90% drop in vulture population in Kundian
By Shoaib Ahmed

LAHORE: There has been a 90 percent decrease in the population of white-back vultures (Gys bengalensis) in Kundian near Mianwali in three months, according to World Wide Fund for Nature (WWF) survey.

In March 2005, the Punjab Wildlife Department (PWD) observed 650 white-back vultures in Kundian. Only 71 vultures were spotted in Kundian in a WWF survey in June, said Uzma Khan, WWF project coordinator.

She said that of the 60 nests explored, only 17 nests showed signs of life. Khan said 93 percent of nests were on Shisham trees and the rest were on Sumbal trees.

She said that a formal survey in collaboration with the PWD was underway and its details would be revealed soon.

The vulture population in South Asia is critically endangered. The main cause of this decline is diclofenac, a widely used anti-inflammatory drug in livestock. Vultures that feed on the carcasses of animals treated with diclofenac develop kidney problems and die.

In 2001, it was reported that there had been a 50 percent drop in the vulture population, but the recent studies have put the figure at 90 percent. According to PWD experts, the remaining vultures could vanish in months if preventive measures are not taken. “Vultures are extremely important to a healthy eco system and their extinction will lead to loss of biodiversity and shrinking of the gene pool,” they said.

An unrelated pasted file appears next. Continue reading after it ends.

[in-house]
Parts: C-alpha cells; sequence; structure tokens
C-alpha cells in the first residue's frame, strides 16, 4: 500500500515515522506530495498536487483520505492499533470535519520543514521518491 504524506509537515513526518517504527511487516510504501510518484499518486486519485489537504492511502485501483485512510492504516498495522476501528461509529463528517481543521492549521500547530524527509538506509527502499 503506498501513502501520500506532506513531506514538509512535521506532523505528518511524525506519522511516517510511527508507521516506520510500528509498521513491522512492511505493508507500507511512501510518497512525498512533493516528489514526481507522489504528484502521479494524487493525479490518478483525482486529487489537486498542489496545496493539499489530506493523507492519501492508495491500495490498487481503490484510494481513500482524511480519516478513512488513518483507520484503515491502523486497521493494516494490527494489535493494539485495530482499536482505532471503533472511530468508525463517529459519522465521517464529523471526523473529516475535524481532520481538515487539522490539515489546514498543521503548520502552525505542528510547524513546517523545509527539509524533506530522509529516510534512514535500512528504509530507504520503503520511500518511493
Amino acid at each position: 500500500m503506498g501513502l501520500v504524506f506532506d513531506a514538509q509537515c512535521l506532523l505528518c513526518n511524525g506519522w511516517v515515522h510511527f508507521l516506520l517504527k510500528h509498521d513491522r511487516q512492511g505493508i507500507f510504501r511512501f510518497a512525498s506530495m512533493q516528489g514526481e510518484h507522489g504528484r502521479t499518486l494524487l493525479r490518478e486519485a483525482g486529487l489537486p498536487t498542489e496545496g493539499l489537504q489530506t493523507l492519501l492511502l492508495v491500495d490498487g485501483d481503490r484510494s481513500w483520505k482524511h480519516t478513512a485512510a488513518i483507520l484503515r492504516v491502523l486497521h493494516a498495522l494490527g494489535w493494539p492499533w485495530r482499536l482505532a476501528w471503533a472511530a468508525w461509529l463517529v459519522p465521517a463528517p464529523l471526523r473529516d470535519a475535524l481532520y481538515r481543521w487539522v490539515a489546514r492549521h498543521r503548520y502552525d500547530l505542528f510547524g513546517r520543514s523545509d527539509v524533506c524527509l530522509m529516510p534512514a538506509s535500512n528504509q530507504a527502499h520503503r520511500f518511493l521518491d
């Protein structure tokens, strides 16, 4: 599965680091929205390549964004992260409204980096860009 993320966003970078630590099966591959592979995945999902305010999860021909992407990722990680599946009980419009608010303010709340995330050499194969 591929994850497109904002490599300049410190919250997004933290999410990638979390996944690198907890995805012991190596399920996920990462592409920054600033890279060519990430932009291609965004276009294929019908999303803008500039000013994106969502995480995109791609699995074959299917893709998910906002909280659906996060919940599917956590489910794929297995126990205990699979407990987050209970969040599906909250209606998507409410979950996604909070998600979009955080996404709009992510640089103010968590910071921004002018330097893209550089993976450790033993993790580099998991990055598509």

PWD sources said that various wildlife forums have been asked to submit recommendations on how to save this critically endangered species. They said that the first recommendation they received was to ban diclofenac use in veterinary medicines.

The Punjab government is planning a ‘two-phase captive breeding’ programme for vultures, both white-backed and long-billed (G.indicus), to save them from extinction. The programme will probably be at Changa Manga.

According to project documents, in the first phase, 75 white-backed vultures, 64 nestlings and 11 adults, would be collected to form 25 pairs. Closed-circuit television cameras would be installed at Changa Manga to monitor the birds.

A slaughterhouse, livestock corrals and freezers would be built near aviaries to ensure the vultures are fed meat not contaminated by diclofenac.

Sources said that international agencies related to vulture conservation were being contacted to fund this project.

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